The illustrations are super cute. That’s the main thing. Get ready to meet 12 endemic birds of Christmas Island. Get ready to sing “The 12 Days of Christmas” as you’ve never heard it before.
“On the first day of Christmas, the island gave to me: an Owl in a Lilly Pilly Tree.
This is probably the only children’s book in the world to have the words “seven Boobies bobbing” in it…LOL. When you have nested and warbled and wobbled your way through the 12 birds the island is giving you, there are a few pages at the back:
Where in the World is Christmas Island?
Just to the north and left of Perth, out in the ocean below Indonesia, apparently. It could just have easily have been named Secretary’s Day Island or Grandparents’ Day Island though, if those holidays had existed in 1643, when the island was sighted by the East India Company’s ship The Royal Mary, with Captain William Mynors in command. (Wiki says the island was first spotted by Europeans in 1615, but not named at that time. Maybe they just sailed on by…)
According to this (I have to say it again) charmingly-illustrated book, almost the entire little island is a National Park (belonging to Australia). Like Sri Lanka, Australia, Madagascar, Brunei, the Galapagos, and other geographically isolated parts of the world, Christmas Island boasts rare bird, plant, and crab species. It also has dense rainforests.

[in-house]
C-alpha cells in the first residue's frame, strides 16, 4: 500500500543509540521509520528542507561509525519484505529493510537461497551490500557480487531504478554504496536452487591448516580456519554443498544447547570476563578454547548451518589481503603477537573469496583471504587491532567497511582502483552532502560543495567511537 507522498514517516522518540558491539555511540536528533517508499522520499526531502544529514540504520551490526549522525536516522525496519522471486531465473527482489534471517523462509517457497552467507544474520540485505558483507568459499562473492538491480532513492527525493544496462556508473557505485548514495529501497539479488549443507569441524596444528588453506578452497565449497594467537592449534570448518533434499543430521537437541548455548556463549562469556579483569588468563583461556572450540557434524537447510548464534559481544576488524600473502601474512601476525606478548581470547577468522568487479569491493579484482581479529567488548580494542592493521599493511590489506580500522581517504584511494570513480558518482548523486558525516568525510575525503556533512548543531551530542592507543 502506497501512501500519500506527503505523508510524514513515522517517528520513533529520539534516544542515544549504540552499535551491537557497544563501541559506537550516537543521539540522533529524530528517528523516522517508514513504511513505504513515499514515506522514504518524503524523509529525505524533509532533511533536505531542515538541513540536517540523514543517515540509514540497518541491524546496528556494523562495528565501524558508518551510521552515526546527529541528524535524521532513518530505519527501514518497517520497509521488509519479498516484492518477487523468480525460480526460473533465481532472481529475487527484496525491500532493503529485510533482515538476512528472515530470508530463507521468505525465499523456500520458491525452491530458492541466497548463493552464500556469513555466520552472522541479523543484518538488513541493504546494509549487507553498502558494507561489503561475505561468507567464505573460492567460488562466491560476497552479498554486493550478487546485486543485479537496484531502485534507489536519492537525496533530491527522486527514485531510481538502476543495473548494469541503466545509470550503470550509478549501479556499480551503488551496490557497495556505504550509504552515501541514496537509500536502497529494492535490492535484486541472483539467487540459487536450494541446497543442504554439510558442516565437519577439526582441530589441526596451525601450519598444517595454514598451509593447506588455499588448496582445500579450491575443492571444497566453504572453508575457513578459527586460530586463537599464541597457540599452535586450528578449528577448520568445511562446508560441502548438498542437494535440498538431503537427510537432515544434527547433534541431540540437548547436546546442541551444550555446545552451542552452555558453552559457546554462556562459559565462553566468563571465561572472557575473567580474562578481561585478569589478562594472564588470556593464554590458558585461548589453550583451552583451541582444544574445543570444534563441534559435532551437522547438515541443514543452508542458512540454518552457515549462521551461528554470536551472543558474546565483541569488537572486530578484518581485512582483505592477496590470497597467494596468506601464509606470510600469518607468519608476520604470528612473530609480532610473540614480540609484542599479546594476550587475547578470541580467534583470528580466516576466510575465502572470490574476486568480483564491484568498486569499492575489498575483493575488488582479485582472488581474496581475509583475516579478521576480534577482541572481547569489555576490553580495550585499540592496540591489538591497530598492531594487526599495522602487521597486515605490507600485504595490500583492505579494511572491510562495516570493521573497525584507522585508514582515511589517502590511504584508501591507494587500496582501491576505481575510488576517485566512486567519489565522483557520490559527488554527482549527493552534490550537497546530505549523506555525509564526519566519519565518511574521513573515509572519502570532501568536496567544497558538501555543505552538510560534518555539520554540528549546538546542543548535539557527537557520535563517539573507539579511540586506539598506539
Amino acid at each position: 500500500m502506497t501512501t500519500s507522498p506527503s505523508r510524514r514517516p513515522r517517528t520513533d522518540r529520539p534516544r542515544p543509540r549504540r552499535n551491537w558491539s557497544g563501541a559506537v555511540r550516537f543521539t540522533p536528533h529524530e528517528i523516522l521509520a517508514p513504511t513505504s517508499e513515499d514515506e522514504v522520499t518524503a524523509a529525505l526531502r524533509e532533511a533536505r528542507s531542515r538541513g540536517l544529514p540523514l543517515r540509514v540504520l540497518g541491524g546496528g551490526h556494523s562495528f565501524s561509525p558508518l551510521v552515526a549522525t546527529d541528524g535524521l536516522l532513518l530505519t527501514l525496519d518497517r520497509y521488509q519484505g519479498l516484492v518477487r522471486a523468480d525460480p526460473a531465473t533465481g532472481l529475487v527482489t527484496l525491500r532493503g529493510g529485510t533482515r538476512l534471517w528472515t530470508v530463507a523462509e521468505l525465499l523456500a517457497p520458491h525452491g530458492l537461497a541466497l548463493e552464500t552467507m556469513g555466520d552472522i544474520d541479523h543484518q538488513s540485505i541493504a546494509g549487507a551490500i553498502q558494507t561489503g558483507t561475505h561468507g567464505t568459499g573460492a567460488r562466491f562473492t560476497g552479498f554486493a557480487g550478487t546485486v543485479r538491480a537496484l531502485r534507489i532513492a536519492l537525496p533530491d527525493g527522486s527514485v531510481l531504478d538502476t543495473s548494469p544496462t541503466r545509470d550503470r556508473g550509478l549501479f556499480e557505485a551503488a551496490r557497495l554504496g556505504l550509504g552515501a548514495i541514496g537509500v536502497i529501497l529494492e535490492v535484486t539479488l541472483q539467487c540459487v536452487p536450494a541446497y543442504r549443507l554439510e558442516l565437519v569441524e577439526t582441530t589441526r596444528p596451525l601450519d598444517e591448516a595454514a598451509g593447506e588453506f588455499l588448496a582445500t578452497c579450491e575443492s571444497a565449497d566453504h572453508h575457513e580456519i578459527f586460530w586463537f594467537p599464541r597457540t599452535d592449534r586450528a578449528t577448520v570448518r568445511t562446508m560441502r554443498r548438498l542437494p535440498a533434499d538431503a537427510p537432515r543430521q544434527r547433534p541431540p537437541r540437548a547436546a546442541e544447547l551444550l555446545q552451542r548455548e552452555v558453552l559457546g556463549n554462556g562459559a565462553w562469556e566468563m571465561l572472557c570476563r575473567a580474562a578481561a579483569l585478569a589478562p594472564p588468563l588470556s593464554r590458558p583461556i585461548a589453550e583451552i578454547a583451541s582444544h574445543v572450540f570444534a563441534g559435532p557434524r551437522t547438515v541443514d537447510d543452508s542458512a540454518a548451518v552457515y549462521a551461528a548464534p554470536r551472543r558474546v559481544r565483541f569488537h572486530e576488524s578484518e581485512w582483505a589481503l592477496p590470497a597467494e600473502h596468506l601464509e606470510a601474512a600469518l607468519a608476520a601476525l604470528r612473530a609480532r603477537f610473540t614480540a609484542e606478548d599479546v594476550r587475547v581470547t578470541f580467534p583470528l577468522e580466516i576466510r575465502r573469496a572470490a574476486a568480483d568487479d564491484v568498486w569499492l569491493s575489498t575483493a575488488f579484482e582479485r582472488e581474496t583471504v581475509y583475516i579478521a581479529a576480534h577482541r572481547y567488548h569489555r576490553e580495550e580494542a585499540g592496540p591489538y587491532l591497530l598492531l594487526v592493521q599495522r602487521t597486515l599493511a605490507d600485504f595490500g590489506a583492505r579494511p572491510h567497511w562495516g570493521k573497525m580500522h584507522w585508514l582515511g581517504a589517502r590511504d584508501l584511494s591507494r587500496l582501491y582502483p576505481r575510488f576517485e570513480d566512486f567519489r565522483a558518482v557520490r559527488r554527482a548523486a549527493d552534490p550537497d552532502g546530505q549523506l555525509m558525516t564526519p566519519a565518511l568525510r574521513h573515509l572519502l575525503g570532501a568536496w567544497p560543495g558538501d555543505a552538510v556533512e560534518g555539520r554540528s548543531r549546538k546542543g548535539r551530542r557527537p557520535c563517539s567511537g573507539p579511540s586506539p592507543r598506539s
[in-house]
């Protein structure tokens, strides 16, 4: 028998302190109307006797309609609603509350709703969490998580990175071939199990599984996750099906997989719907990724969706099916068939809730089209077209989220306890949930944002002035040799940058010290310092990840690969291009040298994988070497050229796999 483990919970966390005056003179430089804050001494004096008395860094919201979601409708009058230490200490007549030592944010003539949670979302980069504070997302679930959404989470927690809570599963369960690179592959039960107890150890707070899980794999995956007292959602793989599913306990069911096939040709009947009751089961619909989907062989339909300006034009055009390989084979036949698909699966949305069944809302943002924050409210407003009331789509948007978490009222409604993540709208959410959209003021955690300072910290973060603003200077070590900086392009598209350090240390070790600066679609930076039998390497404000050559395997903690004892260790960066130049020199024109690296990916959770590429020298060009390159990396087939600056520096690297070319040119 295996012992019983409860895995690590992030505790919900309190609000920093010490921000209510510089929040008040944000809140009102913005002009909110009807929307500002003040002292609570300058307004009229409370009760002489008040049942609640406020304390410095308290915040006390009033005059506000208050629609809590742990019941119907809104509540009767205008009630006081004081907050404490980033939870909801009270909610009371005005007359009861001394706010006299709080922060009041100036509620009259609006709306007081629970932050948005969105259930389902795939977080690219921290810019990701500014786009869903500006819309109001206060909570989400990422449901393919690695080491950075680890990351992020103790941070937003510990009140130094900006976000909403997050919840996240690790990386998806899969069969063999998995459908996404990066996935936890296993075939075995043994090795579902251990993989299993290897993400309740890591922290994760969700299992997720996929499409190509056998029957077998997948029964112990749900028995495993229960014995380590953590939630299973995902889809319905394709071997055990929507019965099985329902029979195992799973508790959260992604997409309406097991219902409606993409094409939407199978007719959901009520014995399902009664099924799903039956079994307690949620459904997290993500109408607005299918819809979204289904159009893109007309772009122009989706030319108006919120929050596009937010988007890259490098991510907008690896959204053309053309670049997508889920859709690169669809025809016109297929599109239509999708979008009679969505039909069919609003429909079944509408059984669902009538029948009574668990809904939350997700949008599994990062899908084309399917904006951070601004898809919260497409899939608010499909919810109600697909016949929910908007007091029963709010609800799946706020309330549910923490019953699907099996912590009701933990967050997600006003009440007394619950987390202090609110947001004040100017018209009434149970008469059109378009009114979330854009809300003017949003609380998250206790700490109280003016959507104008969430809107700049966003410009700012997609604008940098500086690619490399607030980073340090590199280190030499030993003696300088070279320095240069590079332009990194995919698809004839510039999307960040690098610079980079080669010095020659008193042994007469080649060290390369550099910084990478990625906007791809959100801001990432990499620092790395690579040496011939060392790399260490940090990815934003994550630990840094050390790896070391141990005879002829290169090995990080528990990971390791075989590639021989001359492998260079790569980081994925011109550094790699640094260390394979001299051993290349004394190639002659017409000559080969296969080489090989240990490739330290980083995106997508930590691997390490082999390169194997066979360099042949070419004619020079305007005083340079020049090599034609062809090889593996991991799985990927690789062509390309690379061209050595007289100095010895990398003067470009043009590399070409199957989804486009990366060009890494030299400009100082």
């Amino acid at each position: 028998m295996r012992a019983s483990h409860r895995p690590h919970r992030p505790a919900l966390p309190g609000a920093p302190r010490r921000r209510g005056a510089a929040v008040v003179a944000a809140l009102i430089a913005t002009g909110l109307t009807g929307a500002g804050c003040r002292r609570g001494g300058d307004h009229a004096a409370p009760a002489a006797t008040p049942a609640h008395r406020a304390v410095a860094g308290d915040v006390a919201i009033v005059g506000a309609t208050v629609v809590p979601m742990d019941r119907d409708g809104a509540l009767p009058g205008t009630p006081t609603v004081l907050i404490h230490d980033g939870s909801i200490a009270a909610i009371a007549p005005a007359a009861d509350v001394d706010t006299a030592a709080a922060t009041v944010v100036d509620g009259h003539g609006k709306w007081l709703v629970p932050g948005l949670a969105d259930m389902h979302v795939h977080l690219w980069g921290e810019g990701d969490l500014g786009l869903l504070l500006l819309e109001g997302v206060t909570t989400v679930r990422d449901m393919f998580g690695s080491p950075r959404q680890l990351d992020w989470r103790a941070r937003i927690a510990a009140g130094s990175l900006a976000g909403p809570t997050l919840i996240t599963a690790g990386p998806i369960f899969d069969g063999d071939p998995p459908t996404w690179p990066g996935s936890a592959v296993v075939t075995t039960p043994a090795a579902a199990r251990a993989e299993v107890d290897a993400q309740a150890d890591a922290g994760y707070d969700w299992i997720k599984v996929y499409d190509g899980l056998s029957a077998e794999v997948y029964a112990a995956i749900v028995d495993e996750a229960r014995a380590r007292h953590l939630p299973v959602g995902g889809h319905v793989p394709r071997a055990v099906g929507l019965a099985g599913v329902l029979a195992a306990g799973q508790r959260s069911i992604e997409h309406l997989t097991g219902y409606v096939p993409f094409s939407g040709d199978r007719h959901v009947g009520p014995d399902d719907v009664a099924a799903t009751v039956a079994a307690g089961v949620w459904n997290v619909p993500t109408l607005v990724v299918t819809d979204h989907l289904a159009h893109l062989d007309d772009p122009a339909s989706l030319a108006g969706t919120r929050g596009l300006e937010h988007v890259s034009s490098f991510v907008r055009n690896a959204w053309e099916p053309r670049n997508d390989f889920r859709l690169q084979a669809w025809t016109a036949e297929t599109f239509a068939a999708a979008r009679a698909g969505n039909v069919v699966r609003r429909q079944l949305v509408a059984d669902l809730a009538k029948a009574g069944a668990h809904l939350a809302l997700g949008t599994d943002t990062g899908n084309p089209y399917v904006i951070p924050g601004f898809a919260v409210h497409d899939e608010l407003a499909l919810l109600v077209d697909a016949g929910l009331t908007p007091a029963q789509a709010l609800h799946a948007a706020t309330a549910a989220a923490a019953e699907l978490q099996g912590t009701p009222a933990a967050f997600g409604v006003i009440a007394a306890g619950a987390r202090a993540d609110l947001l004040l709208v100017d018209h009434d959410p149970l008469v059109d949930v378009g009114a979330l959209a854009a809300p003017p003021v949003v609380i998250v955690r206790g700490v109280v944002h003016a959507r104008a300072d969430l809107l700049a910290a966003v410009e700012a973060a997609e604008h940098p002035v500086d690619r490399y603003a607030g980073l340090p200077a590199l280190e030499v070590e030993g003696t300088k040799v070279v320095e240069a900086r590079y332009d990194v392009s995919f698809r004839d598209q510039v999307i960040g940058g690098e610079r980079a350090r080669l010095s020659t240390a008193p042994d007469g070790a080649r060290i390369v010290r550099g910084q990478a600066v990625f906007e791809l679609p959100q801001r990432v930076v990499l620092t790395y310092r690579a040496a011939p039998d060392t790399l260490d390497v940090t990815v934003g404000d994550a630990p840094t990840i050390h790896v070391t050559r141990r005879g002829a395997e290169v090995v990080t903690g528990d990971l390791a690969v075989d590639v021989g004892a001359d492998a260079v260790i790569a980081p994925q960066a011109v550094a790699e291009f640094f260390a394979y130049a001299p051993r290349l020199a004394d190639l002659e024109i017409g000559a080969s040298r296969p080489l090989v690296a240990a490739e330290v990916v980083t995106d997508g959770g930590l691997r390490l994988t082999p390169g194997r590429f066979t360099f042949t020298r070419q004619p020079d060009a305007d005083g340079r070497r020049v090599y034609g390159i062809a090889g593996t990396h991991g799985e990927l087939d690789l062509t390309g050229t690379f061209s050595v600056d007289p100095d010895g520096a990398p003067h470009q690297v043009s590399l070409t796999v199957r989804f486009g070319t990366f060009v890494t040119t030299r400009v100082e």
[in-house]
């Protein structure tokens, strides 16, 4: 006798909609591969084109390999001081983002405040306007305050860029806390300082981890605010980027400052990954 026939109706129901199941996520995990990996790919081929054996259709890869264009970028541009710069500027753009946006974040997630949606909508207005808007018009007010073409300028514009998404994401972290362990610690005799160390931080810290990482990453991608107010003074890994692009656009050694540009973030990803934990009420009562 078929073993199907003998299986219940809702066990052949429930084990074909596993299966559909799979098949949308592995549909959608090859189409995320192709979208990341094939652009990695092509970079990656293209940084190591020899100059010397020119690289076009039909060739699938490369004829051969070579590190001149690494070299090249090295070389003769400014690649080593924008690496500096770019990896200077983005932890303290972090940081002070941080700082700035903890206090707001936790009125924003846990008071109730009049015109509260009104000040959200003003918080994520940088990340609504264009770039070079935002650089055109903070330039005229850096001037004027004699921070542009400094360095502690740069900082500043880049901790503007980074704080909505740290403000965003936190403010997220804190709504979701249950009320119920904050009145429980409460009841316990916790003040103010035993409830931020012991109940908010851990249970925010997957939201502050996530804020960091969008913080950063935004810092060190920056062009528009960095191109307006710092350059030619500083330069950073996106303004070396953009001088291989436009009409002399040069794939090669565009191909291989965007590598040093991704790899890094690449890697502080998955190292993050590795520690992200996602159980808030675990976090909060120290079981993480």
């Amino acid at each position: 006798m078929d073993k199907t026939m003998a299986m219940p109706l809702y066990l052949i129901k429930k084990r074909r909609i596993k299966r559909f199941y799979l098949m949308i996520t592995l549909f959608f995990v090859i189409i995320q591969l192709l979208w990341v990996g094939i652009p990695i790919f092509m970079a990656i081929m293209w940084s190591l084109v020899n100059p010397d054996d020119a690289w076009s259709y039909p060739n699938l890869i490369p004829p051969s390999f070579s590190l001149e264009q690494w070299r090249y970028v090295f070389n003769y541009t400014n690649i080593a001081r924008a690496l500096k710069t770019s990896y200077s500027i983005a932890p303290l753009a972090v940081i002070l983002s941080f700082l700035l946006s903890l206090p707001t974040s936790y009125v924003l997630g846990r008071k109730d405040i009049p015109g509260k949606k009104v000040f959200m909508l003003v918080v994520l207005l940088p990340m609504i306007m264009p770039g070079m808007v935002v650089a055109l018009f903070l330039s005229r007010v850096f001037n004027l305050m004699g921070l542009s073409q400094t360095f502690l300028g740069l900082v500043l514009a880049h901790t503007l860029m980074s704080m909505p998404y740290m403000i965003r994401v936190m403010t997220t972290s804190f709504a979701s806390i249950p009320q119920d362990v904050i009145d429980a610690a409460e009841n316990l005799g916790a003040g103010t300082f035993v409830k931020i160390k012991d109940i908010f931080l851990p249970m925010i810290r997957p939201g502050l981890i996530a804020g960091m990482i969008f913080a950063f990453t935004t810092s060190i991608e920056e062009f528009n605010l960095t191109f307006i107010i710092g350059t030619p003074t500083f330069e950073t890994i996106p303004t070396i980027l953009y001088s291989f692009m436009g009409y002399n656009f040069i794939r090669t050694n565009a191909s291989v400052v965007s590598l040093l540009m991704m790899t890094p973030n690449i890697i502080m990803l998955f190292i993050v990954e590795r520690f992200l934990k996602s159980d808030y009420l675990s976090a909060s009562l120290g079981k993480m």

One type of crab, the red crab, performs an annual migration to the sea to spawn, much like the koho (red) salmon of central Idaho, my original home on this planet.
I wondered about indigenous people, since the island is a mere 2,594 kilometers from Perth and 2,754 kilometers from Darwin. But the book claims the island was not settled until the late 1800s, and that only a few thousand people live there now. What an interesting life!
Unfortunately, the history of Christmas Island is a little more bloody than portrayed in the book. (Understandable, given the intended reader age.) Wikipedia informs me that people from China, Malaysia, Indonesia and elsewhere worked as indentured phosphate miners on the island starting around 1888; the Japanese invaded during WWII; and asylum seekers and political controversy in Australia followed during the early 2000s.
The island is currently a non-self-governing territory of Australia, with its own flag. And of course, its own language. Tseep, tseep!
A Most Glossy Glossary
The last two pages of the book are an index of all the birds you met on the previous pages, plus the Lilly Pilly tree, also know as Syzygium Nervosum or brush cherry. It is one of the tallest trees on Christmas Island, reaching a height of up to forty metres. (That sounded kind of short to me, until I realized she meant 131 feet.) The Ponderosa pines of my native Idaho grow to 200 feet so I remember how you can get a serious crick in your neck from staring up at their tops.
Along with a list of quick facts about each bird is a thumbnail sketch in color and the onomonopia that they make.
If you’re hearing a tseep with a kerek-kerek, you might have stumbled onto some Christmas Island White-Eyes in the bush along with a Golden Bosunbird. You call tell sailors were naming these things, right?! But my favorite birdcall is the boo-book, boo-book of the Christmas Island Night Owl, yes, number one. Because it sounds like the word book.
You can see some pretty awesome photos at the Christmas Island Tourism website.
RATING: Five Nesting Noddies!